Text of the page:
Studying the MLitt in Creative Writing (Prose and Poetry)
Creative writing has thrived at St Andrews since Douglas Dunn set up the MLitt degree in 1993. Since then, many alumni have gone on to publish prize-winning literary fiction and poetry, in the United Kingdom and elsewhere, while staff have won a wide range of national and international awards and prizes.
The aim of the programme is to provide intensive critical and creative study in either poetry or prose (in a variety of forms) with an emphasis on the study of recent and contemporary writing, and to encourage the development of students' original work.
Applicants should be adept at academic study as well as their own writing, and will be taught by published poets and writers of fiction who are thoroughly familiar with all the problems, pressures and pleasures of writing.
Students may choose to convert their degree to the MFA and study for a second year (assuming that they have achieved satisfactory progress in the MLitt coursework).
Students undertake a compulsory module in Research Skills for Creative Writers, which emphasises their professional development as writers, and will contain practical advice on research, library resources, editing, publishing, agencies, literary journalism and making a living.
Student will also take core modules in either poetry or prose:
Poetry in St Andrews has a long and noble tradition, stretching back to the medieval Scots makars. Students will be encouraged to engage with this most subversive of literary forms, one which has long been central to the work of the School.
The diversity of teaching approaches reflects the School’s belief that poetry is a passionate art, one in which individualism should be especially prized: it should not be taught in a one-size-fits-all way.
In the core modules, resident poets teach the composition of poetry through:
- technical seminars
- group workshops where students learn to hone their critical and editorial skills
- one-to-one tutorials, which will encourage students to find ways of working that best suit their individual temperament and talent.
Teaching staff pride themselves on not always agreeing with each other, subscribing to the belief that good art does not necessarily mean critical consensus. However, all believe in an apprenticeship which acknowledges the central importance of reading, of the poet’s understanding of their own place within poetry’s long tradition, and of meticulous and energetic practice.
The School seeks to reflect the broad church of contemporary poetry from the traditional to the experimental, and has no ‘house style’.
Teaching staff believe that the academic and the creative are entirely compatible, and students are encouraged to take advantage of the research environment of the School and pursue any discipline or methodology they may find useful, from the literary-critical and the linguistic to the neuroscientific.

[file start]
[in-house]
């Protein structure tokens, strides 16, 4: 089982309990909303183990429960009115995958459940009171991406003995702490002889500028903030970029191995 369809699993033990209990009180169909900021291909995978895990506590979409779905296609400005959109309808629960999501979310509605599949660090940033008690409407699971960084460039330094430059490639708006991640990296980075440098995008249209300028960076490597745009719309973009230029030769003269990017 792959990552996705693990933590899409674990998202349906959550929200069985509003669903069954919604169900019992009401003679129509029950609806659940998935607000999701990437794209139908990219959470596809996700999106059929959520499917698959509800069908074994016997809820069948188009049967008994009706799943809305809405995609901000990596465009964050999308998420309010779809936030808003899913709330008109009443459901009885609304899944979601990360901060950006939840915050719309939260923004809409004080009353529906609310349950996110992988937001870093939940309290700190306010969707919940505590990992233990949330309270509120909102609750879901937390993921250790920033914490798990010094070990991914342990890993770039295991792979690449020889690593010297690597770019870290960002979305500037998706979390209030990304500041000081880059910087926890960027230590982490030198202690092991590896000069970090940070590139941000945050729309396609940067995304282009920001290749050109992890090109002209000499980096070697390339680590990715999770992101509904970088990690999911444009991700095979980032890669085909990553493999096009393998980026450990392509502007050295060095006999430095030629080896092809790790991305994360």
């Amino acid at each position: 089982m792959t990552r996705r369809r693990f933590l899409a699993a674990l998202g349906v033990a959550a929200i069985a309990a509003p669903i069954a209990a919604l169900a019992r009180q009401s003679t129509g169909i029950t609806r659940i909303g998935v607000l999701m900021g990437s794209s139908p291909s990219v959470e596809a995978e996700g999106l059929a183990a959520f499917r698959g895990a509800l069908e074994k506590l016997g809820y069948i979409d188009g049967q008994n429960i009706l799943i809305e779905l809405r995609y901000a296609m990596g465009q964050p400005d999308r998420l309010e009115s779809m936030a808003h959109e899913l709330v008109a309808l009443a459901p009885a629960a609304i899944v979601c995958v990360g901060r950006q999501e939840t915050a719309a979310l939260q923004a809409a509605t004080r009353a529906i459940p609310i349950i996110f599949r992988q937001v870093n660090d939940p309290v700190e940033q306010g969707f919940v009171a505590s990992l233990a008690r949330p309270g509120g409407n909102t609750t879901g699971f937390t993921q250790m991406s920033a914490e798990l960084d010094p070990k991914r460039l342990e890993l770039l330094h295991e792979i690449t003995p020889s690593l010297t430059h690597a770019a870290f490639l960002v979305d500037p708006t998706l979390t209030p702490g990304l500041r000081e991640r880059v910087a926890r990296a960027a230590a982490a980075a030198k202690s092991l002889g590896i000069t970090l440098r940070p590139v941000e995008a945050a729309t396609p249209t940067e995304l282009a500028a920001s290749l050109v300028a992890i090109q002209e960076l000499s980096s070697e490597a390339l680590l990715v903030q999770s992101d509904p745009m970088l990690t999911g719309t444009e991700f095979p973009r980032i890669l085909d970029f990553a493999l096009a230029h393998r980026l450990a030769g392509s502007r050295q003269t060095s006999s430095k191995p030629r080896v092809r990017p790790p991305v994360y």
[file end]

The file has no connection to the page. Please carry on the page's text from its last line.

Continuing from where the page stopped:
Teaching staff also see poetry as a public art. Poets are encouraged to ‘anticipate the condition of publication’, and see their work through the eyes of a reader – and indeed actively seek those readers out, through both publication and performance.
The prose writing strand of the MLitt in Creative Writing offers grounding and support in a range of prose composition skills, including:
- short stories
- journalistic and feature writing
- various forms of creative non-fiction, including life-writing-based explorations of place, history and the nature of art.
Teaching staff pride themselves in providing a research and writing climate that allows students to pursue their chosen branch of this rich craft – and their philosophical, political and artistic ideas – to the fullest.
In practice, the programme offers a disciplined framework for development without pushing students into forms, genres or methods of composition that feel unnatural. Most of all, a serious, professional, playful and generous critical environment is encouraged, in which students test ideas, first lines of dialogue, fresh intimations of character or drama with peers.
In Semester 2, students will continue with a second core module in their chosen genre, taking either poetry or prose, where the topics raised in Semester 1 will be explored in greater technical depth. Greater focus will be brought to bear on the creative and compositional approaches that will shape the student’s dissertation project.
The MLitt concludes with the submission of a dissertation, which takes the form of an extended piece of original writing. If their performance has been satisfactory in the taught component of the course, students will submit this creative dissertation over the summer; it will consist of either 15,000 words of prose or around 20 pages of poetry. One-to-one supervision will be also available during this period.